Inspectors Voice Fears On Care Of Vulnerable Young
The heads of two care inspectorates have voiced serious concerns about the treatment of people with learning disabilities across England. Their report comes just over a year after an investigation was launched by Dorset police and Poole social services over the alleged assault of Down’s Syndrome man Jamie McManus.
In May last year, Jamie returned from a weekend in a respite care centre with three toenails and a fingernail apparently ripped out.
Because he cannot speak or use sign language, he was unable to tell his parents or the police what had happened, but the 31-year-old continued showing signs of distress for months.
The Crown Prosecution Service decided there was not enough evidence to bring any charges against a 24-year-old agency worker who was questioned over the incident.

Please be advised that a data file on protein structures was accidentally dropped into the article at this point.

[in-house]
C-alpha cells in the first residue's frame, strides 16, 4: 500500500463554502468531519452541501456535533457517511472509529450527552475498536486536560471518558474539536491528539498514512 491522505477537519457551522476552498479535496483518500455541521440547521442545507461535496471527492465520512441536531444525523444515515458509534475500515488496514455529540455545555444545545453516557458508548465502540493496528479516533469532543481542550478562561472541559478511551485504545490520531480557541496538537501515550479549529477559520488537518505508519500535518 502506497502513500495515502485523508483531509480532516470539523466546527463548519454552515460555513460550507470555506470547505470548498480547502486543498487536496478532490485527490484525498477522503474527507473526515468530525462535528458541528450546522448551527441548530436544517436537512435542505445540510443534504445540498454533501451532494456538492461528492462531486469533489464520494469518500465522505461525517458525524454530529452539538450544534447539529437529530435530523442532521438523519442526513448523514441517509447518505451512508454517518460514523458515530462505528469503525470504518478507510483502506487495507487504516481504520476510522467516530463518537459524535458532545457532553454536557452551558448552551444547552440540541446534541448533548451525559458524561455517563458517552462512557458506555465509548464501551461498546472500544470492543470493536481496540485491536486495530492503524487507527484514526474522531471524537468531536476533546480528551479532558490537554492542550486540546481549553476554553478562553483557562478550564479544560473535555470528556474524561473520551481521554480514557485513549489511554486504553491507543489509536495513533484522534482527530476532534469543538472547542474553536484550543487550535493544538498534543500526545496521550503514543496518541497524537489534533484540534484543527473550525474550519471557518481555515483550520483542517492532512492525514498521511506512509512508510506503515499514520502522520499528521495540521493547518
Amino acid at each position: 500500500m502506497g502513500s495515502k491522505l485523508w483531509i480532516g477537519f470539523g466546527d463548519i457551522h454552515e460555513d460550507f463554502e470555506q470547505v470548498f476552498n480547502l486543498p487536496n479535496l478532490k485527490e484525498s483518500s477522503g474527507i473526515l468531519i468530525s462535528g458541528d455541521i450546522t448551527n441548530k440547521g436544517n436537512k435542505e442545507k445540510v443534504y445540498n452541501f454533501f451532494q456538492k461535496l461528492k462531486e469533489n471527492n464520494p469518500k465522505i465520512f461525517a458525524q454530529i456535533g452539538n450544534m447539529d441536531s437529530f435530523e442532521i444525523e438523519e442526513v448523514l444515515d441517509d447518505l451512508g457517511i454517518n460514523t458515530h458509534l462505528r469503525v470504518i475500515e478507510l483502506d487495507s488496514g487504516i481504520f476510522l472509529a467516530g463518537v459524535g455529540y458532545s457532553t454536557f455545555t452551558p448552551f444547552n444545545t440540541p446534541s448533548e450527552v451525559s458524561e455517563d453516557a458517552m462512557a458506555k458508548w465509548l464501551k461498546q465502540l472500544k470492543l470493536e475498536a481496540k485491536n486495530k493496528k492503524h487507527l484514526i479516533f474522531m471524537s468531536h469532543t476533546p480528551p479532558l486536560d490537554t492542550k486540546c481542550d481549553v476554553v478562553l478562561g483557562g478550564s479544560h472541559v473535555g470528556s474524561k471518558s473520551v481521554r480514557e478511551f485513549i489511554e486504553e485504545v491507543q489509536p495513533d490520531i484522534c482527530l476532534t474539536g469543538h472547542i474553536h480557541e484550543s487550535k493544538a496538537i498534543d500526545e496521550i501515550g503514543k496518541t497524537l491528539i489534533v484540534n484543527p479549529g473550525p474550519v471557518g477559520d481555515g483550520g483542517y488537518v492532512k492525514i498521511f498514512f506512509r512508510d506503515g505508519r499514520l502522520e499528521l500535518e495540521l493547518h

Now the chief executive of the Healthcare Commission and the chief inspector of the Commission for Social Care Inspection have spoken out after an investigation revealed “widespread institutional abuse” in NHS treatment and care units in Cornwall.
Anna Walker and David Behan called on the Department of Health to strengthen its procedures for protecting vulnerable adults after finding evidence of physical abuse, illegal restraint, overuse of medication and misuse of patients’ money.
The Healthcare Commission, working with the CSCI where appropriate, will now carry out a national audit and inspection programme of all NHS and independent healthcare providers, and will publish its findings next year.